Photo by Greg Schwartz
Judging from last night's performance in Austin, the conversation between Trent Reznor and Perry Farrell before Nine Inch Nails and Jane's Addiction teamed up for the NIN/JA tour probably went something like this:
Perry Farrell (in a helium-induced voice): Say Trent, how's life?
Trent Reznor (in a brooding, dark tone): Not bad. A little tired. I've been traveling the world with my live band the past year or so, doing the Lights In The Sky tour.
`Trent yawns with fatigue`
Farrell: Oh yeah. I remember what touring was like. Remember when both of our bands did the first Lollapalooza way back in 92 (CHECK)? That was awesome. Except for Jane's Addiction breaking up in a blizzard of drugs, booze and egos.
Reznor: Those were good times. But a lot has changed since then. I've cleaned up, I'm sober now, I recently gave a giant middle finger to the music industry by copying Radiohead's “pay what you can for my music” marketing idea, and I'm engaged to a hot Playboy Playmate. Life is pretty sweet. I think this is what mortals call “being happy.” In fact, I think I'm going to take some time off to actually allow myself some personal time. I've told people that I'm planning on retiring, sorta like Eminem and Jay-Z.
Farrell: Er, yeah. Well, things could be a little better for me. I haven't put out a record that matters in well over a decade and if it wasn't for the theme song of Entourage and the return of Lollopalooza, no one would know who I am.
Reznor: Geez, Perry. That sucks. Wait, now. Don't start cryingâ?¦
`Reznor offers Farrell a tissueâ?¦`
Reznor: Is there anything I can do to help you?
Farrell: Well, there is one thingâ?¦ I've been talking to the guys in Jane's and they say they'd be willing to do a tour. Even Stephen Perkins, our old bassist, who said he'd never have anything to do with us again because Dave Navarro and I are ego-maniacs. But, we're sort of hard up for the cash and Dave needs a new coffin to sleep in. We just need a band that will put fans in the seats to tour with us.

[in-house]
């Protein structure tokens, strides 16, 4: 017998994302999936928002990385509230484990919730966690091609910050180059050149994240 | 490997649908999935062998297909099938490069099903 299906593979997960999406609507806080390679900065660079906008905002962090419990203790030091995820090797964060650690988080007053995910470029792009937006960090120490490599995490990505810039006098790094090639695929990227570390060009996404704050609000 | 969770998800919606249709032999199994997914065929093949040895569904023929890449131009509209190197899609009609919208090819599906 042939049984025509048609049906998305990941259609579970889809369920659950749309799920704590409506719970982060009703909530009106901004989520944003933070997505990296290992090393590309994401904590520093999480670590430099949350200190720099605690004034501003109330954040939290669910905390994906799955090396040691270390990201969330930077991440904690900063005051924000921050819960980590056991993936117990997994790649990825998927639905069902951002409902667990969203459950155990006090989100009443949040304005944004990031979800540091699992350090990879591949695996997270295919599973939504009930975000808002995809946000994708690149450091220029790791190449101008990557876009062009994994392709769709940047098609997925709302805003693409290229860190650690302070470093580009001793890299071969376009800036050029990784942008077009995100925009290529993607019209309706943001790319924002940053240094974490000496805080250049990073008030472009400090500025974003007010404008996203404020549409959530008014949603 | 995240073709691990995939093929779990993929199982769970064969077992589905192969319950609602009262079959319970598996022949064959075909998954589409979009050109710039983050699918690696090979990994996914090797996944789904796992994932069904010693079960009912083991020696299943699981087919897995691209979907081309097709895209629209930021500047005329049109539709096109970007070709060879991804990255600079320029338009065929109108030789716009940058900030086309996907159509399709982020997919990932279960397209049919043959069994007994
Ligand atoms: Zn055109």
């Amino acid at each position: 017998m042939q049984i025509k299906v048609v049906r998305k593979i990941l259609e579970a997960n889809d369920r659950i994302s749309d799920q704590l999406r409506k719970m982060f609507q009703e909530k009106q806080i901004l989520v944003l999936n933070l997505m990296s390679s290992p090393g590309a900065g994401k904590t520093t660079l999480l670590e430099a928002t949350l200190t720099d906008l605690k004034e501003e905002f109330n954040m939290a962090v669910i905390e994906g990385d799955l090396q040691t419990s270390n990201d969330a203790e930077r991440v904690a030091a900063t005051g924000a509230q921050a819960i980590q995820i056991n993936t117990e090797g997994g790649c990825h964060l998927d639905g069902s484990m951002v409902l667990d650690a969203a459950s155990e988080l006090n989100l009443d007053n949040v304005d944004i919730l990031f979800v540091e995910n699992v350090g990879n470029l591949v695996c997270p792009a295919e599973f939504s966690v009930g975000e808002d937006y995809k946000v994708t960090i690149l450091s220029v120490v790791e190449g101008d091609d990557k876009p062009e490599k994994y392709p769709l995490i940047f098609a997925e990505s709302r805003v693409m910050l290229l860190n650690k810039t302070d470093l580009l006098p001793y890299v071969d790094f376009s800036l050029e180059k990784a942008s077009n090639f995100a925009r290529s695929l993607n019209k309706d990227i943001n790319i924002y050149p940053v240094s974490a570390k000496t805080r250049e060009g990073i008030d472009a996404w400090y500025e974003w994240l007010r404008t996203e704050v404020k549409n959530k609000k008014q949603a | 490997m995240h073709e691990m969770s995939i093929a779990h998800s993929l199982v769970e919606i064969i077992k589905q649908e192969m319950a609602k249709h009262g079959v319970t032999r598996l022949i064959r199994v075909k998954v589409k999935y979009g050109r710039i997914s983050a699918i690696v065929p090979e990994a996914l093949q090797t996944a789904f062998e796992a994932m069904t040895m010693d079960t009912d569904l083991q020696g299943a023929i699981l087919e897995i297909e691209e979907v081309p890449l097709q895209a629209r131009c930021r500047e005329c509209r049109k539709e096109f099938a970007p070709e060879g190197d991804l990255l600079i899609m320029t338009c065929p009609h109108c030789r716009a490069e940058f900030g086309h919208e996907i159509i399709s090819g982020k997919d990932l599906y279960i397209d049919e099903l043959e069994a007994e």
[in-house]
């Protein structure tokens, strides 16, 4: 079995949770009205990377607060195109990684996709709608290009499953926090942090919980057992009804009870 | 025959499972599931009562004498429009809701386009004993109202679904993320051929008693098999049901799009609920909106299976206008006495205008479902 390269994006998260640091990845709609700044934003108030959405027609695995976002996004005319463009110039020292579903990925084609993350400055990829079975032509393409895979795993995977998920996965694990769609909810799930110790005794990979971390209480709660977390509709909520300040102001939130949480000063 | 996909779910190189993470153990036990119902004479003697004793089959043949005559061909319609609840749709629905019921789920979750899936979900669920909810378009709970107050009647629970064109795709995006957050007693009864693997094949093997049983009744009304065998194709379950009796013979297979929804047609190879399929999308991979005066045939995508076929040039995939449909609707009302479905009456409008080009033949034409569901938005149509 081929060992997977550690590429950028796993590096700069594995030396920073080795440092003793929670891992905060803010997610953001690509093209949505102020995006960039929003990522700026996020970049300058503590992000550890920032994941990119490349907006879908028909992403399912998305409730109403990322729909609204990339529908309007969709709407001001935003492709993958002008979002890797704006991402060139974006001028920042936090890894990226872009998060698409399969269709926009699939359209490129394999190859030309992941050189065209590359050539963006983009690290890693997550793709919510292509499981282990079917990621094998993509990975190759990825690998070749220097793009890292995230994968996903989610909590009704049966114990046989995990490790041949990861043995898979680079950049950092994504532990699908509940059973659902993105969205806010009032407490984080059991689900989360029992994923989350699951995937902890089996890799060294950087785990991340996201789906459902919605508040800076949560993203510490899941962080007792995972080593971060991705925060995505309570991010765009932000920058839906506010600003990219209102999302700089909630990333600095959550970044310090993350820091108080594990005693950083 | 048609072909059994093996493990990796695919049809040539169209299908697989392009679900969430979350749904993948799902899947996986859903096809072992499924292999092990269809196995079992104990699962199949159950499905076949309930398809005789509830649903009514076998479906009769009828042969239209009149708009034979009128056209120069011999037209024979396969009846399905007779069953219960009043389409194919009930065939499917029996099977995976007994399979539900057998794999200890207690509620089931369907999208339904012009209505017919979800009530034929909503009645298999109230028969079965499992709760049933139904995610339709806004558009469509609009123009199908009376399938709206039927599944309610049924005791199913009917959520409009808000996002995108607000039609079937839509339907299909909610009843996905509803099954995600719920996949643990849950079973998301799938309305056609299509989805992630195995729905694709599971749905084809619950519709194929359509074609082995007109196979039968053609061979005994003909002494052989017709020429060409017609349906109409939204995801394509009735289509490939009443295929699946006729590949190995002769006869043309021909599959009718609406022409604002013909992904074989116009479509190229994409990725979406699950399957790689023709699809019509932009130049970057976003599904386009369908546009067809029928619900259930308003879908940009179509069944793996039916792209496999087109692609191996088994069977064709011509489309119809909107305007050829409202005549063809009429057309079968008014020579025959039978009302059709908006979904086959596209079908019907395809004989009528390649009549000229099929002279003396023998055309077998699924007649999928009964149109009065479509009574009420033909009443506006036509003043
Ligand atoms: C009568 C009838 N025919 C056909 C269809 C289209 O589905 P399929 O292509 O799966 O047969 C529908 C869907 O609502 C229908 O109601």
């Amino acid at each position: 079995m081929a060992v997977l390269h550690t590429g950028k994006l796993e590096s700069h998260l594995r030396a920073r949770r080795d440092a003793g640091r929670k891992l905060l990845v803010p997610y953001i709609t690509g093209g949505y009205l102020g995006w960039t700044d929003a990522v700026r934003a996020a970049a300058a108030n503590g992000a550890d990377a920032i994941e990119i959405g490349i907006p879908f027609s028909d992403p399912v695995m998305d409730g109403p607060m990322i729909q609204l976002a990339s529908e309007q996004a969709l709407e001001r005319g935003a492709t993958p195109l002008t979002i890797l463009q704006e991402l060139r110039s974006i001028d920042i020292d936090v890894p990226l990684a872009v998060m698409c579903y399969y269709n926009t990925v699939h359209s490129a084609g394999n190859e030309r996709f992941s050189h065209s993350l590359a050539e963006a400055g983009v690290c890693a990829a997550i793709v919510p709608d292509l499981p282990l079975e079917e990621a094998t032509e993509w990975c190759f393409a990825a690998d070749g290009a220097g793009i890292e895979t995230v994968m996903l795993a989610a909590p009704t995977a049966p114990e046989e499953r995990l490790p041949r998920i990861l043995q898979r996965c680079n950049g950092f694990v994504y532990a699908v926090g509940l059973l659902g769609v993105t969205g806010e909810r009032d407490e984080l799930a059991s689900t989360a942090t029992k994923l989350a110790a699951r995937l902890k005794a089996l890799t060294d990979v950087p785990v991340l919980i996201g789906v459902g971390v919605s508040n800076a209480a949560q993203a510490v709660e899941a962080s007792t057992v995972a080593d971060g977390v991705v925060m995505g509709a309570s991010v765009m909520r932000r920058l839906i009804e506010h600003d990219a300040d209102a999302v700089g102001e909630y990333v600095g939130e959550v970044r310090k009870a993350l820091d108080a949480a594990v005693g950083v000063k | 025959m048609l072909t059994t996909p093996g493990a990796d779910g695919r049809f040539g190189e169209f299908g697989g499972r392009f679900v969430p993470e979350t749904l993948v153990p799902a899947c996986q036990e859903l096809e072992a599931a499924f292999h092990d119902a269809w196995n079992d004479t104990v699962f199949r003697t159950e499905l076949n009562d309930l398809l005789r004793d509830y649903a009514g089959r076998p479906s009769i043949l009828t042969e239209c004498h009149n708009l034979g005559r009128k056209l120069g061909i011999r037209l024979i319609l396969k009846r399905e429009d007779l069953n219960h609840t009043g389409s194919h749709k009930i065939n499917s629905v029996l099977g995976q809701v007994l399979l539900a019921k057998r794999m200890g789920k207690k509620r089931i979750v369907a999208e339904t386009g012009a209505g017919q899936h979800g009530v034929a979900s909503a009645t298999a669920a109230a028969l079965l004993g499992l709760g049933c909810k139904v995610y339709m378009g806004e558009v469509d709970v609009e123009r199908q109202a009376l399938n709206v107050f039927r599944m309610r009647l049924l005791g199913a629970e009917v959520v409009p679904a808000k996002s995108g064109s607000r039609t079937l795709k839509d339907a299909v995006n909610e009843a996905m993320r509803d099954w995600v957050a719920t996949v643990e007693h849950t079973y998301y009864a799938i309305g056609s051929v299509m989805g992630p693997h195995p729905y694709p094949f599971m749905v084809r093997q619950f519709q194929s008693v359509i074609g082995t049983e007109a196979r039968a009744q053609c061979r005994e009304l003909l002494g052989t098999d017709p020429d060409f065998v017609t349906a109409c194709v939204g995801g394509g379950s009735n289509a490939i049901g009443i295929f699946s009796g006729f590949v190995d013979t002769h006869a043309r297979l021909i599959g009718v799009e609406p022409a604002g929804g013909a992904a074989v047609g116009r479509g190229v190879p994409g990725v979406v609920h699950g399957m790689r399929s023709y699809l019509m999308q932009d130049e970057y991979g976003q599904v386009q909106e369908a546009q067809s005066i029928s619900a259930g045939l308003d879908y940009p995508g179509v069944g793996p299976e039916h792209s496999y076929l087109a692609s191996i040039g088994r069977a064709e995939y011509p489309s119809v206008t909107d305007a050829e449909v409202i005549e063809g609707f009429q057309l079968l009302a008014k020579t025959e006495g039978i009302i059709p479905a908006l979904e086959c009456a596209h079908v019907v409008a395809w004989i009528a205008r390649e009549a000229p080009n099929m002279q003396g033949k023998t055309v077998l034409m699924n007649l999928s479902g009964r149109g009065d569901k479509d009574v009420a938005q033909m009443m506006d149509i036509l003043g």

Reznor: Hmmmâ?¦I'm kinda beat from the last tour. I mean, we had a crazy light show, an artsy acoustic-orchestral breakdown during the show. Robin Finck, my guitarist, even played the pan-flute!
Farrell: You know I'm down with the pan-flute. But seriously, that's OK if you're tired. I was thinking all you have to do is play a so-so opening set and we'll take care of the rest. Your fans will be happy enough and might stick around to check us out.
Reznor: Hmmmâ?¦I suppose I can do one last go around before I settle down. Let's do it.
Photo by Greg Schwartz
That brings us to the cheekily named NIN/JA tour that hit the Frank Irwin Center in Austin on Tuesday night. While Nine Inch Nails fans would forgive the band for resting after the extensive (and awesome) Lights In The Sky world tour that came to San Antonio last October, Jane's Addiction needed this run of shows badly — the first in 17 years as the original lineup - to re-establish its name as a influential force in alternative music.
I will leave fellow Current writer Greg Schwartz to tell you about the Jane's performance (hint: not too shabby). As for Trent and company, they were as tight as ever despite of opening band status, leaving much of the arty posturing and heavy technology of the previous tour behind for a harder, leaner set.